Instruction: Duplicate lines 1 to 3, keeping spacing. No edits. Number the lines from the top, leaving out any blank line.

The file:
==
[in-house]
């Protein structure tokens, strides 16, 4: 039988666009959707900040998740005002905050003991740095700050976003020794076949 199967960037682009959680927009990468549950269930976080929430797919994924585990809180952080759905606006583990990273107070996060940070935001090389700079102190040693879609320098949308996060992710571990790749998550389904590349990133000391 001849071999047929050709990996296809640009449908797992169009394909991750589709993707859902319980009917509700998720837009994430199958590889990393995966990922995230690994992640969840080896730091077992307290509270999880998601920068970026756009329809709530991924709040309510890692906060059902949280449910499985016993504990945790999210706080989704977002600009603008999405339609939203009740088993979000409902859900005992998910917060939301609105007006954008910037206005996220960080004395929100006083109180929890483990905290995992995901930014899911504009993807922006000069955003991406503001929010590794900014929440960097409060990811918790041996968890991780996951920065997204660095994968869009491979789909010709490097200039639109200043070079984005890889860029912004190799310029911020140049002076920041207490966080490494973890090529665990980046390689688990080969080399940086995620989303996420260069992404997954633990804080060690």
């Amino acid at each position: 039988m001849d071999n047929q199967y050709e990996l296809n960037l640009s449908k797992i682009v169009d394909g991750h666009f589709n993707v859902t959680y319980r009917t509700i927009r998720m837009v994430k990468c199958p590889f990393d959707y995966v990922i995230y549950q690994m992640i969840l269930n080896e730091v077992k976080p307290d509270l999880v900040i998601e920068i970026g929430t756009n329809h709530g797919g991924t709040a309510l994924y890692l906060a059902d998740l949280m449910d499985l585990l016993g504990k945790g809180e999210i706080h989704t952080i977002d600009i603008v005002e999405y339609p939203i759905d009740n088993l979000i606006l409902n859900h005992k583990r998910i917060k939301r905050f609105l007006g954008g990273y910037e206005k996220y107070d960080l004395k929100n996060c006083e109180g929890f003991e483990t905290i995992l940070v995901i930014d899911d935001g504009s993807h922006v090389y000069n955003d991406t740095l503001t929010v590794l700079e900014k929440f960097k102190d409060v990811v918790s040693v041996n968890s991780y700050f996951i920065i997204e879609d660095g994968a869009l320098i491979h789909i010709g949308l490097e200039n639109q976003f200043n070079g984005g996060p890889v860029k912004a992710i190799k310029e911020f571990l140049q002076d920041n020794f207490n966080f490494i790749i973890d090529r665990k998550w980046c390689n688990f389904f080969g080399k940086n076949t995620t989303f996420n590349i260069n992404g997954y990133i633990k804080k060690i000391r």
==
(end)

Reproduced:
[in-house]
């Protein structure tokens, strides 16, 4: 039988666009959707900040998740005002905050003991740095700050976003020794076949 199967960037682009959680927009990468549950269930976080929430797919994924585990809180952080759905606006583990990273107070996060940070935001090389700079102190040693879609320098949308996060992710571990790749998550389904590349990133000391 001849071999047929050709990996296809640009449908797992169009394909991750589709993707859902319980009917509700998720837009994430199958590889990393995966990922995230690994992640969840080896730091077992307290509270999880998601920068970026756009329809709530991924709040309510890692906060059902949280449910499985016993504990945790999210706080989704977002600009603008999405339609939203009740088993979000409902859900005992998910917060939301609105007006954008910037206005996220960080004395929100006083109180929890483990905290995992995901930014899911504009993807922006000069955003991406503001929010590794900014929440960097409060990811918790041996968890991780996951920065997204660095994968869009491979789909010709490097200039639109200043070079984005890889860029912004190799310029911020140049002076920041207490966080490494973890090529665990980046390689688990080969080399940086995620989303996420260069992404997954633990804080060690």
């Amino acid at each position: 039988m001849d071999n047929q199967y050709e990996l296809n960037l640009s449908k797992i682009v169009d394909g991750h666009f589709n993707v859902t959680y319980r009917t509700i927009r998720m837009v994430k990468c199958p590889f990393d959707y995966v990922i995230y549950q690994m992640i969840l269930n080896e730091v077992k976080p307290d509270l999880v900040i998601e920068i970026g929430t756009n329809h709530g797919g991924t709040a309510l994924y890692l906060a059902d998740l949280m449910d499985l585990l016993g504990k945790g809180e999210i706080h989704t952080i977002d600009i603008v005002e999405y339609p939203i759905d009740n088993l979000i606006l409902n859900h005992k583990r998910i917060k939301r905050f609105l007006g954008g990273y910037e206005k996220y107070d960080l004395k929100n996060c006083e109180g929890f003991e483990t905290i995992l940070v995901i930014d899911d935001g504009s993807h922006v090389y000069n955003d991406t740095l503001t929010v590794l700079e900014k929440f960097k102190d409060v990811v918790s040693v041996n968890s991780y700050f996951i920065i997204e879609d660095g994968a869009l320098i491979h789909i010709g949308l490097e200039n639109q976003f200043n070079g984005g996060p890889v860029k912004a992710i190799k310029e911020f571990l140049q002076d920041n020794f207490n966080f490494i790749i973890d090529r665990k998550w980046c390689n688990f389904f080969g080399k940086n076949t995620t989303f996420n590349i260069n992404g997954y990133i633990k804080k060690i000391r």